Seriously, watch. It's out of this world. The Epomis beetle can beat the laws of nature and actually kill a frog that's much, much bigger than it. Even more, the Epomis beetle's larvae can do the same—with an almost 100% success rate.

The larvae of the Epomis Beetle astutely tease the frog by performing "a dazzling dance to lure large prey to their doom." Basically, the closer the frog moved toward the beetle larva, the more the larva would try to move to try and attract the frog's attention. The frog thinks its in a position of power but they're only getting fooled. Entomologist Gil Wizen of the University of Toronto says:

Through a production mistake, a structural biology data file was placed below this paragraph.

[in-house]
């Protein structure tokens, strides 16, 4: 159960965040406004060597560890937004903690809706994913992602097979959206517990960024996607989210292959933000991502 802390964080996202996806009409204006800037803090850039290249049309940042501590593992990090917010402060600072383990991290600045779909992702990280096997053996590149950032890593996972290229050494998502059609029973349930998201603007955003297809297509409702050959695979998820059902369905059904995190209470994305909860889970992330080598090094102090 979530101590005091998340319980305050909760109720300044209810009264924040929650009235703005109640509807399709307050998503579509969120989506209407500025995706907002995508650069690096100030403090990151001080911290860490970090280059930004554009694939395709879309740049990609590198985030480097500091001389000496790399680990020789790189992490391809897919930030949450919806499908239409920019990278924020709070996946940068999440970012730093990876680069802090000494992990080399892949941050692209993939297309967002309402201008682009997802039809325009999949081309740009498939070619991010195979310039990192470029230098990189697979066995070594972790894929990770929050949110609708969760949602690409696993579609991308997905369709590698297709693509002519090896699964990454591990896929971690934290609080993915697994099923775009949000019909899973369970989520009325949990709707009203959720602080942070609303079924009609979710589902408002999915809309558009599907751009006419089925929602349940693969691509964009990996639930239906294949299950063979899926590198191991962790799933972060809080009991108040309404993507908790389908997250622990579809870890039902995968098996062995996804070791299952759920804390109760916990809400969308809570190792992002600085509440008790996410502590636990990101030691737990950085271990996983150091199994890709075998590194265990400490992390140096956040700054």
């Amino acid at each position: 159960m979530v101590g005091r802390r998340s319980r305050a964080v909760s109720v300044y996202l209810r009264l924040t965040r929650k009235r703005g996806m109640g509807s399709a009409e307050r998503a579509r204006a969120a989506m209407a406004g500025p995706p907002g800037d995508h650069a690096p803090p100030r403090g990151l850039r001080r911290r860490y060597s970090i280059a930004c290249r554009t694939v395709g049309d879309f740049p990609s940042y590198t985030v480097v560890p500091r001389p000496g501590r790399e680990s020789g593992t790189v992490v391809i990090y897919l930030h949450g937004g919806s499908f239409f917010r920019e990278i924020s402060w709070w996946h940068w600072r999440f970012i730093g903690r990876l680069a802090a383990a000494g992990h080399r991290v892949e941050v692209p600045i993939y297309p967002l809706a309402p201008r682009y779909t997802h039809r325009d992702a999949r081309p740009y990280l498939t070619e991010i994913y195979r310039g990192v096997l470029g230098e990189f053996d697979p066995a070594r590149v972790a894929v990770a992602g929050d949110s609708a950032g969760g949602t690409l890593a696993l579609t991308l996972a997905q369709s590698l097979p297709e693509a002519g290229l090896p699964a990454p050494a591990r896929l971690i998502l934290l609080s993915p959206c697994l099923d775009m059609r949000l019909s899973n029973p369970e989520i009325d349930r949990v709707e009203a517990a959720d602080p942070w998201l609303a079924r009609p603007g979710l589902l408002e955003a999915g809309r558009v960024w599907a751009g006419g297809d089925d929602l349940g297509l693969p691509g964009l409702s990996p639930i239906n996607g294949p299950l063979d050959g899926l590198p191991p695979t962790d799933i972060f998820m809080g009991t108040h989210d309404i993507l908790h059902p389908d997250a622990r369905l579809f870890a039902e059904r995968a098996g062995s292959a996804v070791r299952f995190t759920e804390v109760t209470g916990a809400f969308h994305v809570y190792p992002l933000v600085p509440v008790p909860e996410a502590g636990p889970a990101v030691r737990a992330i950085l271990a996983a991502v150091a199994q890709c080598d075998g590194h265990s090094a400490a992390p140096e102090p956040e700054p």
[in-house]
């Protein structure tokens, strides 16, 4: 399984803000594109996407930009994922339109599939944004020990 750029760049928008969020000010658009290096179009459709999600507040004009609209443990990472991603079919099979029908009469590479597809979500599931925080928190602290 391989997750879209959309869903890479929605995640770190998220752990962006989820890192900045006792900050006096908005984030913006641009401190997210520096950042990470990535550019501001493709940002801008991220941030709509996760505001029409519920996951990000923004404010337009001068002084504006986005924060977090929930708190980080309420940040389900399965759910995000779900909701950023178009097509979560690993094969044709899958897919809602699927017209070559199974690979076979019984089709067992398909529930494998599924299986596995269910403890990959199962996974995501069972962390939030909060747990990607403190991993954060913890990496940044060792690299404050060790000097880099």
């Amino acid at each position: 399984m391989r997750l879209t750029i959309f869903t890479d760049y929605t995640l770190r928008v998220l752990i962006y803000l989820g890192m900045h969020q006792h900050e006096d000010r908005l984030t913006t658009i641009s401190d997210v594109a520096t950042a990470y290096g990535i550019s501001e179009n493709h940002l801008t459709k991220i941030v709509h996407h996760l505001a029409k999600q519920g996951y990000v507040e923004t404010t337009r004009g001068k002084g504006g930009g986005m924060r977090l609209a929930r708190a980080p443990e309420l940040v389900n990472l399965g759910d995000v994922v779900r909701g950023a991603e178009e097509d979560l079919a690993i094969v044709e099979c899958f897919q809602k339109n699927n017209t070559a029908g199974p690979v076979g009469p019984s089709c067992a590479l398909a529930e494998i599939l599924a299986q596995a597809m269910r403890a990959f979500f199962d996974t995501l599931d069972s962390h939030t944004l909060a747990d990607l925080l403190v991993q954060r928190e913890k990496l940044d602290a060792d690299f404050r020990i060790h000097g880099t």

"Amphibians hunt by movement. They'll generally go after anything that's small, moving, and within their reach."

But when the frog tries to eat the larvae with its tongue, the larva dodges the tongue and then latches onto the frog's skin, sucking it dry until it dies. In witnessing 420 frog vs larva battles, Wizen has never seen a frog kill a larva. You do it for the little people Epomis beetle larva. [Wired]